A clearly delighted Hoover responded:

“I stated there was no doubt in my mind from information we have had in the past few months that King, Levison and Jones in New York have been having these huddles together meeting at the Kennedy Airport motor inn. I stated, of course, Stanley Levison is a member of the Communist Party and Clarence Jones also.

“The Attorney General asked if we had any information independent of that that the Communist Party is trying to tie Vietnam and civil rights together. I stated I thought there was something along that line from informants in the Party that there is a definite tie-in on that and we have had at various demonstrations over the last months, actual communists marching in the demonstrations…”

The momentum for civil rights that existed in the mid-1960s was in retreat and increasingly replaced by an aggressive Republican Party, exploiting Southern white resentment at changing society. The emergence of Black nationalist groups, the presence of civil rights leaders on anti-war demos and the urban riots, was used by the Right to further whip up fear towards African Americans.


The idea that Black people would use their newly-acquired rights and powers to build violent revolutionary organisations and threaten the very fabric of American society was pushed heavily in the media and by segregationist politicians into white communities. The nuances and huge political differences between King, Malcolm X (and later the Panthers) were deliberately ignored, in preference to the narrative that all these people were acting together on an anti-white pro-Communist agenda.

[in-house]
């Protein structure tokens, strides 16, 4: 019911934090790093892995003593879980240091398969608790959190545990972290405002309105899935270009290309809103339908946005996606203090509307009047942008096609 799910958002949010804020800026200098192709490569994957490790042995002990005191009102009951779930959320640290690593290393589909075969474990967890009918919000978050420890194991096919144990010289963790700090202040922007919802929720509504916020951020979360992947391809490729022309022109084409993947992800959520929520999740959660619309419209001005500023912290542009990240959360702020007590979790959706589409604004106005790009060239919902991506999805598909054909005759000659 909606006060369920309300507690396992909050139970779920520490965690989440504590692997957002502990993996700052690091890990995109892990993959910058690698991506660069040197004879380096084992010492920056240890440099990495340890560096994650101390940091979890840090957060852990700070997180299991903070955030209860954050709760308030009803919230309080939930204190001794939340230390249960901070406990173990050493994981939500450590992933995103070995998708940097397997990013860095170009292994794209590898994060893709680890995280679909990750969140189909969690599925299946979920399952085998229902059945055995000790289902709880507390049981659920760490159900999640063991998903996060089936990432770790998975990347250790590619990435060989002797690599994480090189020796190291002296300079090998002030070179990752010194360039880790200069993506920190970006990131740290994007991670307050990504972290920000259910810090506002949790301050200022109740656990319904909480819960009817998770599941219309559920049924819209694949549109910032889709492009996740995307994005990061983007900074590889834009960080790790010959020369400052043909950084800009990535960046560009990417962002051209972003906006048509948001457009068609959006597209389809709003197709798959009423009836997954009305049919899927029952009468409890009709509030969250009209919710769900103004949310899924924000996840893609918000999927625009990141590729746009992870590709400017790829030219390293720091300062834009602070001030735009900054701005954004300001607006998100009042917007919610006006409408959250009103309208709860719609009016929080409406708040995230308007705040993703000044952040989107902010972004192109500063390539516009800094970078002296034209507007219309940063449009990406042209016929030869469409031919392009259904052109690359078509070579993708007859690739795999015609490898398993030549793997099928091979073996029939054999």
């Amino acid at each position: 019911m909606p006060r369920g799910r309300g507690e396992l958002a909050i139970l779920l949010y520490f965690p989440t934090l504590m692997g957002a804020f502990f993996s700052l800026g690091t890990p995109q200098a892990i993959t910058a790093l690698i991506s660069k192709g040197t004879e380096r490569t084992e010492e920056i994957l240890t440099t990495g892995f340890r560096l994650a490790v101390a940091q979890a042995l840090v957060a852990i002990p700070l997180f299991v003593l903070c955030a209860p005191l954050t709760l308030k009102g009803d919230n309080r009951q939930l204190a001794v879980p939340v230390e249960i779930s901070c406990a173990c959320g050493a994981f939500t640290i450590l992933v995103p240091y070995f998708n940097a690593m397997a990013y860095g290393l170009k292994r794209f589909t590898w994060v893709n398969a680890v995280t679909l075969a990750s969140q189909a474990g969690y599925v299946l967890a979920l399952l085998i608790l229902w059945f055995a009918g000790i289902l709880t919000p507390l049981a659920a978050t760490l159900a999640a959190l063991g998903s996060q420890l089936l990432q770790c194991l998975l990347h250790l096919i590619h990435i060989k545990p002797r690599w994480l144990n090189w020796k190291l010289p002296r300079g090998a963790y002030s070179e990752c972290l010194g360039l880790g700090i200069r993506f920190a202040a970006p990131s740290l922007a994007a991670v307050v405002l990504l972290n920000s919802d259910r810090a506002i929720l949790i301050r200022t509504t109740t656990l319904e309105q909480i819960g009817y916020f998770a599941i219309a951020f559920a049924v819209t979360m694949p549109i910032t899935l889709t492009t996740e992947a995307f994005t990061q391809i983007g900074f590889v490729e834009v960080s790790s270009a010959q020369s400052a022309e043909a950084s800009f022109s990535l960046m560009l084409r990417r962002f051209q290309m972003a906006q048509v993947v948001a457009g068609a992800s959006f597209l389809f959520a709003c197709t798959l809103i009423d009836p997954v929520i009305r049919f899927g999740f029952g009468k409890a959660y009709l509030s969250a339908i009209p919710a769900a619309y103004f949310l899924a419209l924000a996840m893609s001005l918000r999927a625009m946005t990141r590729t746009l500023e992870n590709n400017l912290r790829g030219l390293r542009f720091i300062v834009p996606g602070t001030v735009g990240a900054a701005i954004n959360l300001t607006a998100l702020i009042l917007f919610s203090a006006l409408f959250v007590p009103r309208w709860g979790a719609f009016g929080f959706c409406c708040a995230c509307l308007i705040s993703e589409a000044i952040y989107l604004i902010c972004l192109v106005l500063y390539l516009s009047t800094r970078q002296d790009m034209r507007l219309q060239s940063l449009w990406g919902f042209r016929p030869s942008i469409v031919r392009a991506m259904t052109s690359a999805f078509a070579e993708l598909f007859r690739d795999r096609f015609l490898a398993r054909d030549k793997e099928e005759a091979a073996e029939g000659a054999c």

These segregationists and conservatives had a huge ally in Hoover, who quickly expanded his anti-Communist operation to cover the Civil Rights Movement and Black-led organisations. In late 1967 the FBI developed COINTELPRO (the Counter Intelligence Program) to monitor and disrupt Black nationalist groups and others, and within two years the Panthers featured in 233 of the 295 authorised "Black nationalist" COINTELPRO actions. These groups were heavily infiltrated, members convicted and leaders even killed.

Of course the gulf between how the FBI viewed the threat posed by the Panthers, and indeed the Civil Rights Movement more generally, and reality was vast. At its peak, the Black Panthers had at most 2,000 members and arguably its most successful and largest political action was the establishment of a Breakfast Club, which at its height saw 36 programmes feeding 50,000 hungry children. But even this proved unacceptable to Hoover, who wrote in one internal memo:

“The BCP (Breakfast for Children Program) promotes at least tacit support for the Black Panther Party among naive individuals and, what is more distressing, it provides the BPP with a ready audience composed of highly impressionable youths. Consequently, the BCP represents the best and most influential activity going for the BPP and, as such, is potentially the greatest threat to efforts by authorities to neutralize the BPP and destroy what it stands for.”

Three key events in 1968 illustrated how the political tide was turning. On 4 April Martin Luther King, Jr. was murdered in Memphis the evening before he was due to lead a march by striking sanitation workers. Then, two months later, on 5 June, civil rights champion Bobby Kennedy was shot dead at the Ambassador Hotel in Los Angeles after winning the California presidential primary, which guaranteed him being Democratic Presidential nominee.

Then, four months later, the Republican Richard Nixon was elected President of the United States, on a platform that sought to exploit racial fears and galvanise the racist vote. The page was closing fast on the Civil Rights era and the right-wing backlash was about to begin.